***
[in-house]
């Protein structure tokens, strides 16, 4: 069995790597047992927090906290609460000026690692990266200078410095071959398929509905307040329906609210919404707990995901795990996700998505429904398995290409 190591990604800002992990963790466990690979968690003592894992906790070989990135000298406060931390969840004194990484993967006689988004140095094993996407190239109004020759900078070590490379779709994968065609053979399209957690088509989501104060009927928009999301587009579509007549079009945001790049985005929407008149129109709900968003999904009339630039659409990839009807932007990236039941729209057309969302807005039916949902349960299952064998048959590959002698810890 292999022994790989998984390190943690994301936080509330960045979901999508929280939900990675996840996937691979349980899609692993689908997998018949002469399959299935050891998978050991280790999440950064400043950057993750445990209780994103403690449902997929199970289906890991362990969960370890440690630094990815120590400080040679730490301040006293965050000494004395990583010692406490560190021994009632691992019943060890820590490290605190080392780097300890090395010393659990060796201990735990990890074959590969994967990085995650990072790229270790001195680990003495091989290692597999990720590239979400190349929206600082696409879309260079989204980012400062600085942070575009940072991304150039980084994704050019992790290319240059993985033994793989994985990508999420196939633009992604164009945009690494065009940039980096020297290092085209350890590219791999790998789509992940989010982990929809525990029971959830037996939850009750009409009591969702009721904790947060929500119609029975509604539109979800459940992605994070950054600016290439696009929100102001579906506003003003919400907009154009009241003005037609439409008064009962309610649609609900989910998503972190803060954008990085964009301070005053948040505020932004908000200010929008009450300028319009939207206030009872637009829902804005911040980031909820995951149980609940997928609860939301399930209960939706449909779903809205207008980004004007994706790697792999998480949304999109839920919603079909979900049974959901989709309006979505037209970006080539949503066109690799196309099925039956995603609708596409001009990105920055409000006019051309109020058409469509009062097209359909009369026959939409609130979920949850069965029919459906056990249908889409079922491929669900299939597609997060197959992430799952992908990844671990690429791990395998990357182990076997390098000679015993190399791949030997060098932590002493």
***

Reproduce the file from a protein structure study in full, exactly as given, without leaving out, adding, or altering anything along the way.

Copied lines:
[in-house]
């Protein structure tokens, strides 16, 4: 069995790597047992927090906290609460000026690692990266200078410095071959398929509905307040329906609210919404707990995901795990996700998505429904398995290409 190591990604800002992990963790466990690979968690003592894992906790070989990135000298406060931390969840004194990484993967006689988004140095094993996407190239109004020759900078070590490379779709994968065609053979399209957690088509989501104060009927928009999301587009579509007549079009945001790049985005929407008149129109709900968003999904009339630039659409990839009807932007990236039941729209057309969302807005039916949902349960299952064998048959590959002698810890 292999022994790989998984390190943690994301936080509330960045979901999508929280939900990675996840996937691979349980899609692993689908997998018949002469399959299935050891998978050991280790999440950064400043950057993750445990209780994103403690449902997929199970289906890991362990969960370890440690630094990815120590400080040679730490301040006293965050000494004395990583010692406490560190021994009632691992019943060890820590490290605190080392780097300890090395010393659990060796201990735990990890074959590969994967990085995650990072790229270790001195680990003495091989290692597999990720590239979400190349929206600082696409879309260079989204980012400062600085942070575009940072991304150039980084994704050019992790290319240059993985033994793989994985990508999420196939633009992604164009945009690494065009940039980096020297290092085209350890590219791999790998789509992940989010982990929809525990029971959830037996939850009750009409009591969702009721904790947060929500119609029975509604539109979800459940992605994070950054600016290439696009929100102001579906506003003003919400907009154009009241003005037609439409008064009962309610649609609900989910998503972190803060954008990085964009301070005053948040505020932004908000200010929008009450300028319009939207206030009872637009829902804005911040980031909820995951149980609940997928609860939301399930209960939706449909779903809205207008980004004007994706790697792999998480949304999109839920919603079909979900049974959901989709309006979505037209970006080539949503066109690799196309099925039956995603609708596409001009990105920055409000006019051309109020058409469509009062097209359909009369026959939409609130979920949850069965029919459906056990249908889409079922491929669900299939597609997060197959992430799952992908990844671990690429791990395998990357182990076997390098000679015993190399791949030997060098932590002493």